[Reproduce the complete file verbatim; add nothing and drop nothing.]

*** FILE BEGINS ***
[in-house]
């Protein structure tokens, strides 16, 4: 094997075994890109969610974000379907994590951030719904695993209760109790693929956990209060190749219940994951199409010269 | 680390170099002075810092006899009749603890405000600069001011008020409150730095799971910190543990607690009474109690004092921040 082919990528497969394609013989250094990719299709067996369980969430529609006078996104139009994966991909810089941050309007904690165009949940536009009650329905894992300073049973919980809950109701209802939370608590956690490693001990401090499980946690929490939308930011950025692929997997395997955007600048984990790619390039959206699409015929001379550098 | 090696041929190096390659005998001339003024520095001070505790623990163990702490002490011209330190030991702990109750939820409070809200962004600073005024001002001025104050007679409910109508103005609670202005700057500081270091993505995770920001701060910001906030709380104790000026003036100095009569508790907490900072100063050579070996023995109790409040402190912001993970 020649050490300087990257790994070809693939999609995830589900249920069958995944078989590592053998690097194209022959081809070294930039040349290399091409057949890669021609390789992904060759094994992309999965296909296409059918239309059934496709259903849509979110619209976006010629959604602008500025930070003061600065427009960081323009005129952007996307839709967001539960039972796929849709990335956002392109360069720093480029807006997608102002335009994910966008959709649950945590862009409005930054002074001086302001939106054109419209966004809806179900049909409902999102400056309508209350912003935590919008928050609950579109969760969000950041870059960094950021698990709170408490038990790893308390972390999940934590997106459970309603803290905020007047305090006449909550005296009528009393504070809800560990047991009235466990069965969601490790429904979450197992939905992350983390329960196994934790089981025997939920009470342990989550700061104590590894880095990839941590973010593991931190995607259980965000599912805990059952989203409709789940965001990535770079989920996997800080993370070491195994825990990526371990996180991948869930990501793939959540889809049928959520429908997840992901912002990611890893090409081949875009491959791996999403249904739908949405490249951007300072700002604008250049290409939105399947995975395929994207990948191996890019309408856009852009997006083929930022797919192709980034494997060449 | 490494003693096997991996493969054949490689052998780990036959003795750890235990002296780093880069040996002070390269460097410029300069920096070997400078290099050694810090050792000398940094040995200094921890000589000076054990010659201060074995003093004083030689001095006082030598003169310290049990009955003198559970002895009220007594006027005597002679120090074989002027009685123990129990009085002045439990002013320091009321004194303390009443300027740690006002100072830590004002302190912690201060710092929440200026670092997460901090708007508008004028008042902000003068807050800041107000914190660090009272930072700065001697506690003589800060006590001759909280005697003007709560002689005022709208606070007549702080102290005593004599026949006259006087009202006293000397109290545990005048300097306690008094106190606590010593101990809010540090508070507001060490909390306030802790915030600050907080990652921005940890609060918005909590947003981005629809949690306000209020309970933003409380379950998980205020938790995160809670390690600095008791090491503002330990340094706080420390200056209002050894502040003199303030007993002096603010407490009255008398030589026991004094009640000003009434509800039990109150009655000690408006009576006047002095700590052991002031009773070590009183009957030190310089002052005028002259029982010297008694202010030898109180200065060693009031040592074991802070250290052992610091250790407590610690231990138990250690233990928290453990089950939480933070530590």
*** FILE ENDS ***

[in-house]
């Protein structure tokens, strides 16, 4: 094997075994890109969610974000379907994590951030719904695993209760109790693929956990209060190749219940994951199409010269 | 680390170099002075810092006899009749603890405000600069001011008020409150730095799971910190543990607690009474109690004092921040 082919990528497969394609013989250094990719299709067996369980969430529609006078996104139009994966991909810089941050309007904690165009949940536009009650329905894992300073049973919980809950109701209802939370608590956690490693001990401090499980946690929490939308930011950025692929997997395997955007600048984990790619390039959206699409015929001379550098 | 090696041929190096390659005998001339003024520095001070505790623990163990702490002490011209330190030991702990109750939820409070809200962004600073005024001002001025104050007679409910109508103005609670202005700057500081270091993505995770920001701060910001906030709380104790000026003036100095009569508790907490900072100063050579070996023995109790409040402190912001993970 020649050490300087990257790994070809693939999609995830589900249920069958995944078989590592053998690097194209022959081809070294930039040349290399091409057949890669021609390789992904060759094994992309999965296909296409059918239309059934496709259903849509979110619209976006010629959604602008500025930070003061600065427009960081323009005129952007996307839709967001539960039972796929849709990335956002392109360069720093480029807006997608102002335009994910966008959709649950945590862009409005930054002074001086302001939106054109419209966004809806179900049909409902999102400056309508209350912003935590919008928050609950579109969760969000950041870059960094950021698990709170408490038990790893308390972390999940934590997106459970309603803290905020007047305090006449909550005296009528009393504070809800560990047991009235466990069965969601490790429904979450197992939905992350983390329960196994934790089981025997939920009470342990989550700061104590590894880095990839941590973010593991931190995607259980965000599912805990059952989203409709789940965001990535770079989920996997800080993370070491195994825990990526371990996180991948869930990501793939959540889809049928959520429908997840992901912002990611890893090409081949875009491959791996999403249904739908949405490249951007300072700002604008250049290409939105399947995975395929994207990948191996890019309408856009852009997006083929930022797919192709980034494997060449 | 490494003693096997991996493969054949490689052998780990036959003795750890235990002296780093880069040996002070390269460097410029300069920096070997400078290099050694810090050792000398940094040995200094921890000589000076054990010659201060074995003093004083030689001095006082030598003169310290049990009955003198559970002895009220007594006027005597002679120090074989002027009685123990129990009085002045439990002013320091009321004194303390009443300027740690006002100072830590004002302190912690201060710092929440200026670092997460901090708007508008004028008042902000003068807050800041107000914190660090009272930072700065001697506690003589800060006590001759909280005697003007709560002689005022709208606070007549702080102290005593004599026949006259006087009202006293000397109290545990005048300097306690008094106190606590010593101990809010540090508070507001060490909390306030802790915030600050907080990652921005940890609060918005909590947003981005629809949690306000209020309970933003409380379950998980205020938790995160809670390690600095008791090491503002330990340094706080420390200056209002050894502040003199303030007993002096603010407490009255008398030589026991004094009640000003009434509800039990109150009655000690408006009576006047002095700590052991002031009773070590009183009957030190310089002052005028002259029982010297008694202010030898109180200065060693009031040592074991802070250290052992610091250790407590610690231990138990250690233990928290453990089950939480933070530590």